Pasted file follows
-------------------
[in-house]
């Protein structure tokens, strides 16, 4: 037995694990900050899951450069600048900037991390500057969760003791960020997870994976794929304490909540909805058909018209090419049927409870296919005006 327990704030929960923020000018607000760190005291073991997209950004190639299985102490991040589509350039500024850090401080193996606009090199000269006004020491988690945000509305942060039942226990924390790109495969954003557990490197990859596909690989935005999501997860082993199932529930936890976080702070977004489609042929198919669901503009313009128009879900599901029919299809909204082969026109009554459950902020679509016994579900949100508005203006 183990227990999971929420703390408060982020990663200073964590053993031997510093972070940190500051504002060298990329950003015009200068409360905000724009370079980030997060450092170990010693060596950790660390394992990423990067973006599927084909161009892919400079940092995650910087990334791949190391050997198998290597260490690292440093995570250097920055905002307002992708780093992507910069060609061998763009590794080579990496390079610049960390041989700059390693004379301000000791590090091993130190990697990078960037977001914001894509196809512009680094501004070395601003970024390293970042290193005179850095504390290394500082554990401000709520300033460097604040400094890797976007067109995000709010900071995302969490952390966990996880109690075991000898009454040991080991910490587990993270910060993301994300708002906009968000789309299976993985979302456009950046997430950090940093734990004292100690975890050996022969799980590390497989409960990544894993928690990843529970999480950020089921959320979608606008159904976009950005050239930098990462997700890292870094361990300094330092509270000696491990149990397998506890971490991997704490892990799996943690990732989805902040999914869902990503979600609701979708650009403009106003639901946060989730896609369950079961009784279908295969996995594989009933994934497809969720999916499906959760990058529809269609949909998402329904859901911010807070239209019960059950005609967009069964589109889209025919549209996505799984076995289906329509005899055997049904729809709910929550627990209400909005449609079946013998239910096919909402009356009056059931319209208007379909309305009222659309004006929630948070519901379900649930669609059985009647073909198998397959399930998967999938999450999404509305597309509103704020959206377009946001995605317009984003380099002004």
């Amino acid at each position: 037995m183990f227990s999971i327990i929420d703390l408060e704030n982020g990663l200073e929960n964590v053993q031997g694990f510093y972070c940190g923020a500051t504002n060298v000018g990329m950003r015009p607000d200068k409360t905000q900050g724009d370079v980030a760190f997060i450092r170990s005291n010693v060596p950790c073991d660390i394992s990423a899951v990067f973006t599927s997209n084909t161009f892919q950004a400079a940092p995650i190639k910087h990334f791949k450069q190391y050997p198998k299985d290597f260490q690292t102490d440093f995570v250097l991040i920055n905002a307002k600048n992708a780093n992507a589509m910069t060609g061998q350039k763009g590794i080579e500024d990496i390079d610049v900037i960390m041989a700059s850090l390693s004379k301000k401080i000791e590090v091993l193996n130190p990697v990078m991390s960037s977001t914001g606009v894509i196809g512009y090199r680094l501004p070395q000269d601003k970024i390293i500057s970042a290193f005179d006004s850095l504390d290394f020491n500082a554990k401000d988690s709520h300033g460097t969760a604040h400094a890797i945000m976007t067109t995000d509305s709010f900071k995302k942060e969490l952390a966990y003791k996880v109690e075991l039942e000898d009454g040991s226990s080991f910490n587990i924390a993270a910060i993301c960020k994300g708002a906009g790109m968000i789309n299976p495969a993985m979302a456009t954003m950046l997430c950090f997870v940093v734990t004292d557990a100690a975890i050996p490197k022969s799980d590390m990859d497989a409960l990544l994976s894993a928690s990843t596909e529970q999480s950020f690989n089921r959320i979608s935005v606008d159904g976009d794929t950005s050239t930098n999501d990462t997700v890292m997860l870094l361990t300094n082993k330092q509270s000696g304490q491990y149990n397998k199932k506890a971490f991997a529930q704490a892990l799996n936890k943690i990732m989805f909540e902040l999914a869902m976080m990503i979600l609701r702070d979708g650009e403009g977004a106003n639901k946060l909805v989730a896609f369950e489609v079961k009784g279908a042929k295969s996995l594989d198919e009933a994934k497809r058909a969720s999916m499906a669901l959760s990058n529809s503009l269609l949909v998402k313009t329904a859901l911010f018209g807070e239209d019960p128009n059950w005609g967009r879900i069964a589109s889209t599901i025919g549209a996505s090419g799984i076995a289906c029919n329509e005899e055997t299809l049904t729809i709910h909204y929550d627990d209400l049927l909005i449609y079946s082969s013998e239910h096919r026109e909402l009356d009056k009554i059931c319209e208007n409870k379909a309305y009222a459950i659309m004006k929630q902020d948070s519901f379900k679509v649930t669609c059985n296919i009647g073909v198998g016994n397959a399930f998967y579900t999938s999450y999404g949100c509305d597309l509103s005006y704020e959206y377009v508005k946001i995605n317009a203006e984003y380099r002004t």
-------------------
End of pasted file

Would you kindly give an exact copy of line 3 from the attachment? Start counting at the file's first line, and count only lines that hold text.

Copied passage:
């Amino acid at each position: 037995m183990f227990s999971i327990i929420d703390l408060e704030n982020g990663l200073e929960n964590v053993q031997g694990f510093y972070c940190g923020a500051t504002n060298v000018g990329m950003r015009p607000d200068k409360t905000q900050g724009d370079v980030a760190f997060i450092r170990s005291n010693v060596p950790c073991d660390i394992s990423a899951v990067f973006t599927s997209n084909t161009f892919q950004a400079a940092p995650i190639k910087h990334f791949k450069q190391y050997p198998k299985d290597f260490q690292t102490d440093f995570v250097l991040i920055n905002a307002k600048n992708a780093n992507a589509m910069t060609g061998q350039k763009g590794i080579e500024d990496i390079d610049v900037i960390m041989a700059s850090l390693s004379k301000k401080i000791e590090v091993l193996n130190p990697v990078m991390s960037s977001t914001g606009v894509i196809g512009y090199r680094l501004p070395q000269d601003k970024i390293i500057s970042a290193f005179d006004s850095l504390d290394f020491n500082a554990k401000d988690s709520h300033g460097t969760a604040h400094a890797i945000m976007t067109t995000d509305s709010f900071k995302k942060e969490l952390a966990y003791k996880v109690e075991l039942e000898d009454g040991s226990s080991f910490n587990i924390a993270a910060i993301c960020k994300g708002a906009g790109m968000i789309n299976p495969a993985m979302a456009t954003m950046l997430c950090f997870v940093v734990t004292d557990a100690a975890i050996p490197k022969s799980d590390m990859d497989a409960l990544l994976s894993a928690s990843t596909e529970q999480s950020f690989n089921r959320i979608s935005v606008d159904g976009d794929t950005s050239t930098n999501d990462t997700v890292m997860l870094l361990t300094n082993k330092q509270s000696g304490q491990y149990n397998k199932k506890a971490f991997a529930q704490a892990l799996n936890k943690i990732m989805f909540e902040l999914a869902m976080m990503i979600l609701r702070d979708g650009e403009g977004a106003n639901k946060l909805v989730a896609f369950e489609v079961k009784g279908a042929k295969s996995l594989d198919e009933a994934k497809r058909a969720s999916m499906a669901l959760s990058n529809s503009l269609l949909v998402k313009t329904a859901l911010f018209g807070e239209d019960p128009n059950w005609g967009r879900i069964a589109s889209t599901i025919g549209a996505s090419g799984i076995a289906c029919n329509e005899e055997t299809l049904t729809i709910h909204y929550d627990d209400l049927l909005i449609y079946s082969s013998e239910h096919r026109e909402l009356d009056k009554i059931c319209e208007n409870k379909a309305y009222a459950i659309m004006k929630q902020d948070s519901f379900k679509v649930t669609c059985n296919i009647g073909v198998g016994n397959a399930f998967y579900t999938s999450y999404g949100c509305d597309l509103s005006y704020e959206y377009v508005k946001i995605n317009a203006e984003y380099r002004t």